Note the term ‘4WD’ in this opening par, because this isn’t an SUV, it is a genuine off-road vehicle that can handle harsh conditions that would have many so-called competitors stuck within the first few metres.
For example, wheel travel remains identical to the standard Sport, with 260 mm at the front and 272 mm at the rear. Wading depth continues to be to ‘real’ off-road standards 850 mm.
After writing a story on the SVR’s accelerating prowess in European testing on various surfaces earlier this year I finished by saying, “Might pick up the phone and talk to my mates at JLR Australia and see if they can spare an SVR for a while. Better check with my bank as well to make sure there’s enough in there to pay for the petrol…”
So we’ve just spent a week in real world road testing of an SVR, that is boring motorways, clogged peak hour traffic, shopping centre carparks and so on.
Range Rover Sport SVR makes a strong visual statement, including a new front bumper with trapezoidal air intakes. There’s dark Range Rover script on the clamshell bonnet, which has revised vents. Its new grille has a dark finish that contrasts with the headlights’ graphics. And all-new aluminium fender panels incorporate a new design of vents while unique side mouldings add further muscularity.
At the rear there’s a high-level spoiler with a central brake light. The revised rear bumper features a gloss black diffuser and houses the SVR’s quad exhaust pipes.
Inside, the Sport’s sport seats are finished in luxurious Windsor leather with ribbed, quilted centres, Ebony Black top stitching, eye-catching reflective piping, and all feature the Range Rover Sport SVR logo.
Range Rover Sport SVR uses an evolution of the company’s all-aluminium 5.0-litre supercharged V8 engine. It has cast-iron cylinder liners and cross-bolted main bearing caps amongst other features often found in ultra-high performance engines.
Larger air intakes in the front bumper increase airflow to the two charge-air coolers. This reduces the temperature of pressurised air generated by the supercharger before it enters the engine thus producing high performance even in extreme conditions.
The eight-speed ZF 8HP70 automatic transmission has been optimised and now receives additional torque in its lower gears.
We fell in love with ‘our’ Range Rover Sport SVR, not only because of the virtually instant acceleration provided by a supercharged engine – no turbo lag here – but also because it sounds the part.
The SVR has a two-stage active exhaust featuring electronically controlled valves. A racecar-like soundtrack produces a purposeful, modulated pulsing at lighter throttle openings combined with a higher-frequency, staccato sound as you approach peak performance. Yet it’s not so loud as to upset the neighbours.
In country driving on our favourite test roads we experienced the delights of Range Rover’s Corner Recognition technology. Amongst other features it watches steering input and maintains one gear through a bend to provide stability that could have been hampered by unnecessary ratio changes. It recognises that the bend has straightened and that the driver may then want to accelerate hard. Clever stuff.
Torque Vectoring by Braking is recalibrated over that of the standard Rangie Sport and provides more extreme handling when desired, balancing the distribution of engine torque between the four wheels to reduce any understeer that might try to spoil the fun.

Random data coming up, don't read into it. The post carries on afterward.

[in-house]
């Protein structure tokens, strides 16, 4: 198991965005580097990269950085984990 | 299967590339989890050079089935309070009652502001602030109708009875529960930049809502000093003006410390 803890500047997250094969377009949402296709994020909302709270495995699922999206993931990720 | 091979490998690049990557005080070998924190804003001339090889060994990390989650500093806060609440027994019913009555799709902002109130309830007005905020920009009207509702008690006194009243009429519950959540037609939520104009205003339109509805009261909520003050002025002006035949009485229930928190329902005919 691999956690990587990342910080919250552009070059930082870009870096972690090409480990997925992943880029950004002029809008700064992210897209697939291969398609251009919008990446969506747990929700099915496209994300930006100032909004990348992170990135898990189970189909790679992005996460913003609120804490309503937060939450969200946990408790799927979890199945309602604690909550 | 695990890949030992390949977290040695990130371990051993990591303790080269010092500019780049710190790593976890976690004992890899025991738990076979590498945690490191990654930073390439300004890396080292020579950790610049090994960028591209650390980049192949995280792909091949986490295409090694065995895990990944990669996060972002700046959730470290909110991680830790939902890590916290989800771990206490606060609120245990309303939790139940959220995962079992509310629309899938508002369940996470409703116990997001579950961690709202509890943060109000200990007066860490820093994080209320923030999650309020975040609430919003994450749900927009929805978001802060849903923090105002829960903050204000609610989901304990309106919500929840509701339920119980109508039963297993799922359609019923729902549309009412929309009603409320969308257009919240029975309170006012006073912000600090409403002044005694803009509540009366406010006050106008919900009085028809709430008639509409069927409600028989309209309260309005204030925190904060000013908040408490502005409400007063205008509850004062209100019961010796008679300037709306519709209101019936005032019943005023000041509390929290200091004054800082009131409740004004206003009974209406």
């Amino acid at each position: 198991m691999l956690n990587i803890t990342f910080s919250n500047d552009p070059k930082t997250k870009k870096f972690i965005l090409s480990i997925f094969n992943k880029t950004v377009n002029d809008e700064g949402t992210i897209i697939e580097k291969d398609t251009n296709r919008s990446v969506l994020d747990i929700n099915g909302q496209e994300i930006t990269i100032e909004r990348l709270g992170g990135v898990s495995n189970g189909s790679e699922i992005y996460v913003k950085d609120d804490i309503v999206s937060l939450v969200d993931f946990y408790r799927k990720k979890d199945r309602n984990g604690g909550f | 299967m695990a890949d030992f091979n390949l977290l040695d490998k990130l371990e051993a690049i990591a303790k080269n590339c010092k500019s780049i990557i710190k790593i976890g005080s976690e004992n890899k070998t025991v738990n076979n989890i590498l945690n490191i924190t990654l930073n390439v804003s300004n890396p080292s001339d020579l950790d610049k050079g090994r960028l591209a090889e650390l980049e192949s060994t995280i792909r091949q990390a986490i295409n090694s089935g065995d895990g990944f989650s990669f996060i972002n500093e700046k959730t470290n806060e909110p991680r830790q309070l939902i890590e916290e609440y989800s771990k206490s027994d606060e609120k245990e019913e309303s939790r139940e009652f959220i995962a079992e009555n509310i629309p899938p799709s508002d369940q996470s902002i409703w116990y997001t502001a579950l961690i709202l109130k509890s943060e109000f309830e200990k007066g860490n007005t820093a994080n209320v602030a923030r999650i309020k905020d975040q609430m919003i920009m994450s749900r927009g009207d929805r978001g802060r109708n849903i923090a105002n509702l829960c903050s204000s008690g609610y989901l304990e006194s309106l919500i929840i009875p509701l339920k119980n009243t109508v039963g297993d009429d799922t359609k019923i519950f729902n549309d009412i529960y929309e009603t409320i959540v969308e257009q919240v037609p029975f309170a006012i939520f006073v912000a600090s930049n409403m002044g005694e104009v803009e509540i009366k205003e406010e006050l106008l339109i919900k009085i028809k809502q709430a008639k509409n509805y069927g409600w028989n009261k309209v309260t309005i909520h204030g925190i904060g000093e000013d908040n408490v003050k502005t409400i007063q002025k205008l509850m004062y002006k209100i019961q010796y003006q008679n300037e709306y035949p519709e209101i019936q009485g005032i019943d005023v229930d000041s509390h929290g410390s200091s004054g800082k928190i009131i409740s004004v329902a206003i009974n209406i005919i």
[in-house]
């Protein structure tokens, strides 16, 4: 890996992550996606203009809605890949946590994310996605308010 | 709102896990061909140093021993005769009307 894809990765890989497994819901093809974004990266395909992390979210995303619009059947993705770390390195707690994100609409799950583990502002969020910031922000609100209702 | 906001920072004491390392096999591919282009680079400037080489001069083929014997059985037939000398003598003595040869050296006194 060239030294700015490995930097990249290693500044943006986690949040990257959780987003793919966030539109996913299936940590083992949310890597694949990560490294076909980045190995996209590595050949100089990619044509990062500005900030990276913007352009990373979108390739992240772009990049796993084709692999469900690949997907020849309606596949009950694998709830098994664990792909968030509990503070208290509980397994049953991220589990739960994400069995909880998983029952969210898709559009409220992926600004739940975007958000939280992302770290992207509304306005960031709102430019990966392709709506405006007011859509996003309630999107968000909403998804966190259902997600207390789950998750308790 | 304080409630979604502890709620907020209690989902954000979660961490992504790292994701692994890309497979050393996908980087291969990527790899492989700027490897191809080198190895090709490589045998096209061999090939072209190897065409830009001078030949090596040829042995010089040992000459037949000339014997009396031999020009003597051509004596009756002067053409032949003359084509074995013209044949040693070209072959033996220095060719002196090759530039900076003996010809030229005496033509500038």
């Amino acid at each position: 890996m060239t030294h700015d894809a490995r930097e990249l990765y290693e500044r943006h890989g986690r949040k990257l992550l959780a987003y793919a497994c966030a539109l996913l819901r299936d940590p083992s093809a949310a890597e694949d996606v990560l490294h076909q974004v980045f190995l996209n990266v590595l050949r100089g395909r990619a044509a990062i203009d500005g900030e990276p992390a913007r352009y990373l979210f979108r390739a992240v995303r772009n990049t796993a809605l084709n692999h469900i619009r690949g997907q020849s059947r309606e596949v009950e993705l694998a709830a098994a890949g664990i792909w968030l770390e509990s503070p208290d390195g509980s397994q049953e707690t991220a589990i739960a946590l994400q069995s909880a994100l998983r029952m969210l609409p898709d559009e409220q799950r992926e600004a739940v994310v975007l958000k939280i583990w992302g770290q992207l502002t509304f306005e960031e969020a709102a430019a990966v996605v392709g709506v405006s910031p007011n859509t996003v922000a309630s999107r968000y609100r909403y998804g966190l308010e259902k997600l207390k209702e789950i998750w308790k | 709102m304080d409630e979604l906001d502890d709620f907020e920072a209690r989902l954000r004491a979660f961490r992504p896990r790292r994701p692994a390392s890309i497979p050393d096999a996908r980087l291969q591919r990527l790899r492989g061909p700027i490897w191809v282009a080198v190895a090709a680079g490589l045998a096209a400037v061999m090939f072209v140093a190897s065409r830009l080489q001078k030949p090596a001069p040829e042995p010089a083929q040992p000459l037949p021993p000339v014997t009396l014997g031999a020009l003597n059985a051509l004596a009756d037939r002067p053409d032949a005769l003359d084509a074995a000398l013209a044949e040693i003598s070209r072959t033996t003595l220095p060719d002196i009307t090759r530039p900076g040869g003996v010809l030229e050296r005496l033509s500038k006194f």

Active-Roll Control (ARC) replaces traditional anti-roll bars and uses actuators powered by a hydraulic pump to reduce body roll, adapting up to 1000 times a second. It’s tuned to behave specifically for the Sport SVR during performance driving.
Cleverly, it automatically reverts to the same software map as other Range Rover Sport derivatives once it senses it’s no longer doing track work.
During testing and development, the SVR recorded a Nordschleife (Nurburgring) lap time of just 8 minutes 14 seconds, a ridiculously fast time for a production SUV.
Fuel consumption? Despite my fears voiced at the end of my January news story on the SVR’s accelerative performance it wasn’t as high as anticipated. Around town it was usually in the nine to eleven litres per hundred kilometres range. When squirted on the open road in twisting hilly roads it got to the mid to high teens.
Efficiency of high-performance engines means they use fuel remarkably well. On motorway running with the eight-speed automatic transmission keeping the engine ticking over at about 1200 to 1500 revs it sipped around seven litres petrol each 100 km. Brilliant.
We will let John Edwards, the managing director of Land Rover’s Special Operations division, have the last word, “The Range Rover Sport SVR is a natural progression beyond the core vehicle’s outstanding on- and off-road capabilities and leading-edge design. Its exhilarating performance will satisfy a particularly demanding customer set.”
AT A GLANCE
Range Rover Sport SVR 5.0-litre supercharged petrol five-door wagon: $233,500 (automatic)
Note: These prices do not include government or dealer delivery charges. Contact your local Range Rover dealer for driveaway prices.
SPECIFICATIONS (Range Rover Sport SVR 5.0-litre supercharged petrol five-door wagon)
Capacity: 4.999 litres
Maximum Power: 405 kW @ 6500 rpm
Maximum Torque: 680 Nm @ 2500 rpm
Fuel Type: Petrol 98ROM
Combined Fuel Cycle (ADR 81/02): 12.8 L/100km
CO2 Emissions: 298 g/km
DIMENSIONS, WEIGHT AND CAPACITIES:
Length: 4850 mm
Wheelbase: 2923 mm
Width: 1983 mm
Height: 1780 mm
Turning Circle: 12.1metres
Kerb Mass: 2260 kg
Fuel Tank Capacity: 105 litres
Front: Ventilated disc
Rear: Ventilated disc
Three years / 100,000 km